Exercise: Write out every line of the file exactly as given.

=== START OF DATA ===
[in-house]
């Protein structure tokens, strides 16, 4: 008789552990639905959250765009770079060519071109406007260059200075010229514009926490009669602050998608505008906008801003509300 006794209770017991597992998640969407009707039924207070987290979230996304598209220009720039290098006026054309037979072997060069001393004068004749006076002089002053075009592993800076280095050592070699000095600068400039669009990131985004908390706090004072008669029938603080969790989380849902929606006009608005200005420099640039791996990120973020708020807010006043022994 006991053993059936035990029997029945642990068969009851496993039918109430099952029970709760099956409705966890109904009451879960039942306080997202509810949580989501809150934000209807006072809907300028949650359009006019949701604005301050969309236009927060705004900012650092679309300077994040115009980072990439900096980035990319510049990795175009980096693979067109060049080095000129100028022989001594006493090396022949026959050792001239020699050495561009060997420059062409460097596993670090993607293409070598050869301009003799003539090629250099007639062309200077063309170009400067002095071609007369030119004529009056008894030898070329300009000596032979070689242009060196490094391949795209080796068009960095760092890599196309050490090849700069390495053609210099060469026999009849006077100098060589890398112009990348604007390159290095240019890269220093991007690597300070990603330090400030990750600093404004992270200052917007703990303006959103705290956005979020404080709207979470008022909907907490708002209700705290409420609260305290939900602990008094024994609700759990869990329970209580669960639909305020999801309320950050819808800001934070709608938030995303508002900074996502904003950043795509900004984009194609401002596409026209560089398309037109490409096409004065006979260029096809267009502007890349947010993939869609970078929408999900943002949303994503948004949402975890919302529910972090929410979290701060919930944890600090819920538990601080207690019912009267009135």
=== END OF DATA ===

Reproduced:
[in-house]
């Protein structure tokens, strides 16, 4: 008789552990639905959250765009770079060519071109406007260059200075010229514009926490009669602050998608505008906008801003509300 006794209770017991597992998640969407009707039924207070987290979230996304598209220009720039290098006026054309037979072997060069001393004068004749006076002089002053075009592993800076280095050592070699000095600068400039669009990131985004908390706090004072008669029938603080969790989380849902929606006009608005200005420099640039791996990120973020708020807010006043022994 006991053993059936035990029997029945642990068969009851496993039918109430099952029970709760099956409705966890109904009451879960039942306080997202509810949580989501809150934000209807006072809907300028949650359009006019949701604005301050969309236009927060705004900012650092679309300077994040115009980072990439900096980035990319510049990795175009980096693979067109060049080095000129100028022989001594006493090396022949026959050792001239020699050495561009060997420059062409460097596993670090993607293409070598050869301009003799003539090629250099007639062309200077063309170009400067002095071609007369030119004529009056008894030898070329300009000596032979070689242009060196490094391949795209080796068009960095760092890599196309050490090849700069390495053609210099060469026999009849006077100098060589890398112009990348604007390159290095240019890269220093991007690597300070990603330090400030990750600093404004992270200052917007703990303006959103705290956005979020404080709207979470008022909907907490708002209700705290409420609260305290939900602990008094024994609700759990869990329970209580669960639909305020999801309320950050819808800001934070709608938030995303508002900074996502904003950043795509900004984009194609401002596409026209560089398309037109490409096409004065006979260029096809267009502007890349947010993939869609970078929408999900943002949303994503948004949402975890919302529910972090929410979290701060919930944890600090819920538990601080207690019912009267009135």